Buyer, realtors talk shop
GOSHEN COUNTY, Wyo. — Jake Dunlap retired from the military and his wife Vivian Dunlap heard that Wyoming didn’t tax pension that high (as in, not at all). So they were going to move to Cheyenne.
But their realtor had them check out Torrington, Wyo.
The Dunlaps have now lived in the town for five years.
“We like small towns,” Dunlap said. “It’s nice and quiet … It’s a little bit hard to find a job in the area … but you’re going to have that anywhere.”
Vivian was also glad that the weather is “not bad”; she lived in New York state, where 100 or more inches of snow can fall in a season.
Vivian thought that the metrics SmartAsset used to rank Goshen County as the fifth-best county in Wyoming to buy a home indicated that it is a good place to be financially stable in buying a home.
SmartAsset’s study compared the total costs of buying and renting a home and counties were ranked by the amount of time it took renting to become more expensive than buying. This represents how long it takes to offset the upfront costs of homeownership, the down payment and closing costs, according to SmartAsset.
What realtors said
Todd Weglin, president of the North Platte Valley Board of Realtors, thought that Goshen County ranking as the first-best place in Wyoming to own a home was pretty good.
“I think Torrington still has a lot to offer people who want to come here and buy a home. The cost of living is very reasonable,” Weglin said. “We’re in a part of the state that the summers are pretty reasonable … winters generally aren’t too harsh.”
Weglin thinks the area has a good mixture of people.
“I know at one time, it seemed like the median age was around 42 or so,” Weglin said.
Weglin also cited employment opportunities, three good schools in the county and a major employer in the prison.
The price of homes is also key, Weglin said.
“A 200,000 home here will probably cost you $400,000 in Cheyenne,” Weglin said. “It’s even more (in) Colorado.”
Banks are willing to loan money on homes, Weglin added.
Irene Reese with 307 Realty Professionals thinks Goshen comes out high on the list it’s because of the people.
“When (movers) come to Torrington, they’re welcomed,” Reese said. “They’re greeted warmly and our cost of living is the lowest, too, in Wyoming.”
Logan Schliinz with Clark & Associates cited climate multiple times.
Goshen is in the banana belt of Wyoming and the county’s biggest municipality of Torrington is a retirement community. Goshen has a hospital infrastructure and is only an hour-and-a-half to Cheyenne, Schliinz pointed out.
Farming is welcoming here because Goshen has a good growing system, with good soils and milder winters than in other areas, Schliinz said.
“Goshen County produces a lot of good feed. Good water rights,” Schliinz said.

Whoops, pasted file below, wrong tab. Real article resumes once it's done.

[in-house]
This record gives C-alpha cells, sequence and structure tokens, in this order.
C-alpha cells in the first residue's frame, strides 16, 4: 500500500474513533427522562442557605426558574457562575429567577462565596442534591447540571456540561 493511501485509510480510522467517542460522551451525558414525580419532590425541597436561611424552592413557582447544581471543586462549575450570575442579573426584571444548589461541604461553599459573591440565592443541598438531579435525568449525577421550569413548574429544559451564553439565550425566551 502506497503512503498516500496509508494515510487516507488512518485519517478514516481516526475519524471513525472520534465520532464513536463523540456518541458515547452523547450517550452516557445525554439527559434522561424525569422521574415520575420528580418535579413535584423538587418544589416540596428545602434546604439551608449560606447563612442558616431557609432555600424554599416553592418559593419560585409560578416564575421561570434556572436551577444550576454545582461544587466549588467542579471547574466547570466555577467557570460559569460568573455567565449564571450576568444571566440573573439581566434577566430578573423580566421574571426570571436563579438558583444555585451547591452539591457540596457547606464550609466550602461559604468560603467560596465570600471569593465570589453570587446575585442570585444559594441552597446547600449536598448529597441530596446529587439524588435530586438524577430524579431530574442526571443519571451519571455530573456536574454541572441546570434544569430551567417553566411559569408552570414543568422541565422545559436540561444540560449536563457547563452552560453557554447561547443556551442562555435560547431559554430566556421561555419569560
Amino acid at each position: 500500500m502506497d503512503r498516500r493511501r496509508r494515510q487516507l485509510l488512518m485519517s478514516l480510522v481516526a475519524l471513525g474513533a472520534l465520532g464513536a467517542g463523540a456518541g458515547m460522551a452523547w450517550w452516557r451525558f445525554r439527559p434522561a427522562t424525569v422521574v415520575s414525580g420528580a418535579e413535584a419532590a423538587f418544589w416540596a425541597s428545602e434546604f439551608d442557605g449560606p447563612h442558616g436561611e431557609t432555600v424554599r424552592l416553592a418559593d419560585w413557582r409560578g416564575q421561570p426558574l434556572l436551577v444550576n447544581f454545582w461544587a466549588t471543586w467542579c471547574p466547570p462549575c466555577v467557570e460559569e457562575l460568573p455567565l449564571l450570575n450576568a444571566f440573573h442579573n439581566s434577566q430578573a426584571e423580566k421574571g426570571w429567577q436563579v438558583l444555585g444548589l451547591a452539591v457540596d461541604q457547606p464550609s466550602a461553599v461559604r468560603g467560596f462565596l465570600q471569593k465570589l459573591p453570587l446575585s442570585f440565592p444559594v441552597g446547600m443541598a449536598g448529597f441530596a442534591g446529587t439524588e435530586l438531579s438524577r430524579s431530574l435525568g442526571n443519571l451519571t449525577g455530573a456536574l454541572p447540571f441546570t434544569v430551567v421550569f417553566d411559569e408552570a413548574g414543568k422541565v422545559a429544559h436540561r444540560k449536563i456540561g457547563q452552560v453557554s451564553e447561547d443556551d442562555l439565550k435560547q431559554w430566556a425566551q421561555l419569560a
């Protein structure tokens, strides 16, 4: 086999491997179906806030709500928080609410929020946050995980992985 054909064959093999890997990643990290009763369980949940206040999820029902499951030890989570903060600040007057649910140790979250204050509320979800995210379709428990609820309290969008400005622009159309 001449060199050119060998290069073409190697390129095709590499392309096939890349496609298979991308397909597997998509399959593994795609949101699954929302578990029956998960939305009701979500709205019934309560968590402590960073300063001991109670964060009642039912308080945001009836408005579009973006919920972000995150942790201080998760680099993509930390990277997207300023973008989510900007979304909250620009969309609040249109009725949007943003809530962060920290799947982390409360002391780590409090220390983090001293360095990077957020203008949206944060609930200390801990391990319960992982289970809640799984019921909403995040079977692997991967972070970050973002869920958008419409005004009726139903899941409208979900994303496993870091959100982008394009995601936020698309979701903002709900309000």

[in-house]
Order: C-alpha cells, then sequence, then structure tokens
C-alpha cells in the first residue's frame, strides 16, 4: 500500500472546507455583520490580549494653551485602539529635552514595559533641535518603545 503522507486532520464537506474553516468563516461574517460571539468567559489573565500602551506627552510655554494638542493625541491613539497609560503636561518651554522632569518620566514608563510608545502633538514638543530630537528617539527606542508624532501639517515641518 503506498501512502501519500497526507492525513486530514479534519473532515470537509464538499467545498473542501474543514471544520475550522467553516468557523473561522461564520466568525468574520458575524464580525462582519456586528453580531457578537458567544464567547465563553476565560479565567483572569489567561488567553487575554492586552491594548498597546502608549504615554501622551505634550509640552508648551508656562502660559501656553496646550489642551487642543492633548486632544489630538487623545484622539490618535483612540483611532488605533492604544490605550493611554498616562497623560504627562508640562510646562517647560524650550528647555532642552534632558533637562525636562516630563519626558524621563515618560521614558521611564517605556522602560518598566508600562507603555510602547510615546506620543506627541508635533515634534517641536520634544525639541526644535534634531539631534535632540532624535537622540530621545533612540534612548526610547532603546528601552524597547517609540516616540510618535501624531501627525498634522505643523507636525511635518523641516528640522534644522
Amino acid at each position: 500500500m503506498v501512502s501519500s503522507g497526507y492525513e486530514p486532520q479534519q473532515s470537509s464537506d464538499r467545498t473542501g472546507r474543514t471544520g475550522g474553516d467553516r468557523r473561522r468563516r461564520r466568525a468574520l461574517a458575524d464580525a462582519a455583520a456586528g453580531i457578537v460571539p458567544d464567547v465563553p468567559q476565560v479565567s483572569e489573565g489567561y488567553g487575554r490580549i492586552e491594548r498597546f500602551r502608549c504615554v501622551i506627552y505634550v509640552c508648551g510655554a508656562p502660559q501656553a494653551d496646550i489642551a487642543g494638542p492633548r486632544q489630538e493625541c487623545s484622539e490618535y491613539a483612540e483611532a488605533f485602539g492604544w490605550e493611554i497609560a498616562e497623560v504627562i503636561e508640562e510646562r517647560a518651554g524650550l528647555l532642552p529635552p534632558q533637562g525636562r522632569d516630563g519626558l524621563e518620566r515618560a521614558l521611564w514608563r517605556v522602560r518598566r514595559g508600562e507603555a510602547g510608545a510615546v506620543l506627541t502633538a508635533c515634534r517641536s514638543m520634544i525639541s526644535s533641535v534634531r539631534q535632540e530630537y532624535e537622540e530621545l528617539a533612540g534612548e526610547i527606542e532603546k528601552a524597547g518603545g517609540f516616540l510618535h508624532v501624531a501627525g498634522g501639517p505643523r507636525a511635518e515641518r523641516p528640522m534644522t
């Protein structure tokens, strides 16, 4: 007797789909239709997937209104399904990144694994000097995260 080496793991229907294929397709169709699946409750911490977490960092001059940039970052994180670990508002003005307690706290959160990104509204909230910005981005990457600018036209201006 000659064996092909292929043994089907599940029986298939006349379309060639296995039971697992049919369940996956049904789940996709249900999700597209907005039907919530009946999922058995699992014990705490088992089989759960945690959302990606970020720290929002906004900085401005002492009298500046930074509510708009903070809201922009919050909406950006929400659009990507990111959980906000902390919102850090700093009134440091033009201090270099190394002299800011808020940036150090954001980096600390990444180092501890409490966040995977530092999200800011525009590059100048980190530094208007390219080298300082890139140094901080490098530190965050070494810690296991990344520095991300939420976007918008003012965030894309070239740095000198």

“We’re starting to see more people that are working remotely and want to be away from the hustle and bustle and they like the area,” Schliinz added.
The closure of Western Sugar Cooperative concerned everyone at first with regards to outlook, but the 193 folks who lost their jobs in general were able to stay employed, from finding other jobs to training programs, Weglin said.
“After the smoke all cleared and it all closed, you know, I don’t think it was as big an impact as everyone feared,” Weglin remarked, mentioning a new hotel going up and an O’Reilly Auto Parts store on its way in Torrington. Weglin also thought the overpass in town was a good idea and noted that the frontage road was redone.
“I think that coming into town looks good from every direction now,” Weglin said.
It isn’t just Torrington, Weglin said, noting that realtors are selling homes in Lingle.
“It’s a very safe place to live, Goshen County,” Weglin added. “Every place has a little bit of crime, (but) it’s a good place to raise a family.”
Reese said that 307 hasn’t seen the effects of the sugar plant close.
“Things have sold so well this summer, and even now, it slows down this time of year but actually, it has not,” Reese said.
Reese and her colleagues have seen folks from Colorado moving to Goshen, Reese said.
“Part of that is their governor,” Reese said in reference to Republican Gov. Mark Gordon.
Folks want to move to a smaller place and avoid “overcrowding,” Reese said.
Reese cited another couple from Denver that bought investment property in the county.
“They said our community being smaller, the market (was) more affordable,” Reese said.
Purchases point to being more residential than in agricultural land, Weglin said, who also noted that he doesn’t deal a lot with agricultural land.
“Every year, a few farms always get sold … But it’s not an overwhelming thing by any means,” Weglin said. “For the most part, it’s pretty stable; the people who have been on the land … keep a hold of it.”